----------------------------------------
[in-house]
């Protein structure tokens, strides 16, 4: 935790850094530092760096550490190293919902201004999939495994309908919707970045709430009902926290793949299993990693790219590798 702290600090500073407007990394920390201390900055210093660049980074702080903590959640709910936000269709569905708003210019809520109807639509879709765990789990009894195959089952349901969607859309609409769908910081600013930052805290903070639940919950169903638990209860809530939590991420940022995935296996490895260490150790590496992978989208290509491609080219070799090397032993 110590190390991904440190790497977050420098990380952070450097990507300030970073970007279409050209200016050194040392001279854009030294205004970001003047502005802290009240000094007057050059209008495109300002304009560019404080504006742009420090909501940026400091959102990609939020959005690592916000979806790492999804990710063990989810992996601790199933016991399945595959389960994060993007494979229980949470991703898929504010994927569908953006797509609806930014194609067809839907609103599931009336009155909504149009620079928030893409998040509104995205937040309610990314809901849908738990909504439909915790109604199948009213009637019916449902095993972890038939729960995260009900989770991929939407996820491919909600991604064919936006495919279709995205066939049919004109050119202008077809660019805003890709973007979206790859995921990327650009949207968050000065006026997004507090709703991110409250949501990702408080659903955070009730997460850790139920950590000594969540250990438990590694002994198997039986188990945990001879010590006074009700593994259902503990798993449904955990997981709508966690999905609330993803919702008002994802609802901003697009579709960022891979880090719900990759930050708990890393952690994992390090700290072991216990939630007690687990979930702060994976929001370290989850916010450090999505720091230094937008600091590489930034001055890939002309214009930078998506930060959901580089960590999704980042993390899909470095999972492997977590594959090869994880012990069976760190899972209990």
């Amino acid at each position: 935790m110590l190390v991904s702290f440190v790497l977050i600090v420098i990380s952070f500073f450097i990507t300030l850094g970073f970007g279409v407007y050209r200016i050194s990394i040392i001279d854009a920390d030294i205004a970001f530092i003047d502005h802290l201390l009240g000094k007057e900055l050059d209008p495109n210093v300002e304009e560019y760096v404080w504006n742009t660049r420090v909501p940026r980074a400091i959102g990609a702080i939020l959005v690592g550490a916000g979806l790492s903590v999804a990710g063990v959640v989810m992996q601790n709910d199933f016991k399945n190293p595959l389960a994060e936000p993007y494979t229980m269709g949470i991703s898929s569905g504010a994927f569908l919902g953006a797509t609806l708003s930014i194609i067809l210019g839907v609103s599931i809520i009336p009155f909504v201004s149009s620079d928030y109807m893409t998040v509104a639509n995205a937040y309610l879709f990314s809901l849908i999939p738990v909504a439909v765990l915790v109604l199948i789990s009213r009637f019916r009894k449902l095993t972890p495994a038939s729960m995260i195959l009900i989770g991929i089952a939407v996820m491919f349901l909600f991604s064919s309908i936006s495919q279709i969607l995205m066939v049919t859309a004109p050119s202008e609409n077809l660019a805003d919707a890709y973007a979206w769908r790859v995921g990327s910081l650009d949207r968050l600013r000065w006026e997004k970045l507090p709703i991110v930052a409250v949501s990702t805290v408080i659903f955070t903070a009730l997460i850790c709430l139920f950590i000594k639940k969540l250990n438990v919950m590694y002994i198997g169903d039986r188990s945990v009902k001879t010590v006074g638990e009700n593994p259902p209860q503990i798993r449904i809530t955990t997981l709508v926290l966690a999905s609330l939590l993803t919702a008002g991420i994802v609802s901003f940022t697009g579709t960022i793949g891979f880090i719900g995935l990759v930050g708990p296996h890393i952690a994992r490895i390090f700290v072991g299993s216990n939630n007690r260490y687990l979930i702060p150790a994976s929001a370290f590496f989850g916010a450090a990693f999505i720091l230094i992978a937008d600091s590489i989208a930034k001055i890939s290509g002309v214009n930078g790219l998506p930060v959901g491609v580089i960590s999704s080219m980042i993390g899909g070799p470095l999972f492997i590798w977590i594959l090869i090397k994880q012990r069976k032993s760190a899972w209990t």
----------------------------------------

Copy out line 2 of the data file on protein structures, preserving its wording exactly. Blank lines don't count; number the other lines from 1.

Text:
């Protein structure tokens, strides 16, 4: 935790850094530092760096550490190293919902201004999939495994309908919707970045709430009902926290793949299993990693790219590798 702290600090500073407007990394920390201390900055210093660049980074702080903590959640709910936000269709569905708003210019809520109807639509879709765990789990009894195959089952349901969607859309609409769908910081600013930052805290903070639940919950169903638990209860809530939590991420940022995935296996490895260490150790590496992978989208290509491609080219070799090397032993 110590190390991904440190790497977050420098990380952070450097990507300030970073970007279409050209200016050194040392001279854009030294205004970001003047502005802290009240000094007057050059209008495109300002304009560019404080504006742009420090909501940026400091959102990609939020959005690592916000979806790492999804990710063990989810992996601790199933016991399945595959389960994060993007494979229980949470991703898929504010994927569908953006797509609806930014194609067809839907609103599931009336009155909504149009620079928030893409998040509104995205937040309610990314809901849908738990909504439909915790109604199948009213009637019916449902095993972890038939729960995260009900989770991929939407996820491919909600991604064919936006495919279709995205066939049919004109050119202008077809660019805003890709973007979206790859995921990327650009949207968050000065006026997004507090709703991110409250949501990702408080659903955070009730997460850790139920950590000594969540250990438990590694002994198997039986188990945990001879010590006074009700593994259902503990798993449904955990997981709508966690999905609330993803919702008002994802609802901003697009579709960022891979880090719900990759930050708990890393952690994992390090700290072991216990939630007690687990979930702060994976929001370290989850916010450090999505720091230094937008600091590489930034001055890939002309214009930078998506930060959901580089960590999704980042993390899909470095999972492997977590594959090869994880012990069976760190899972209990």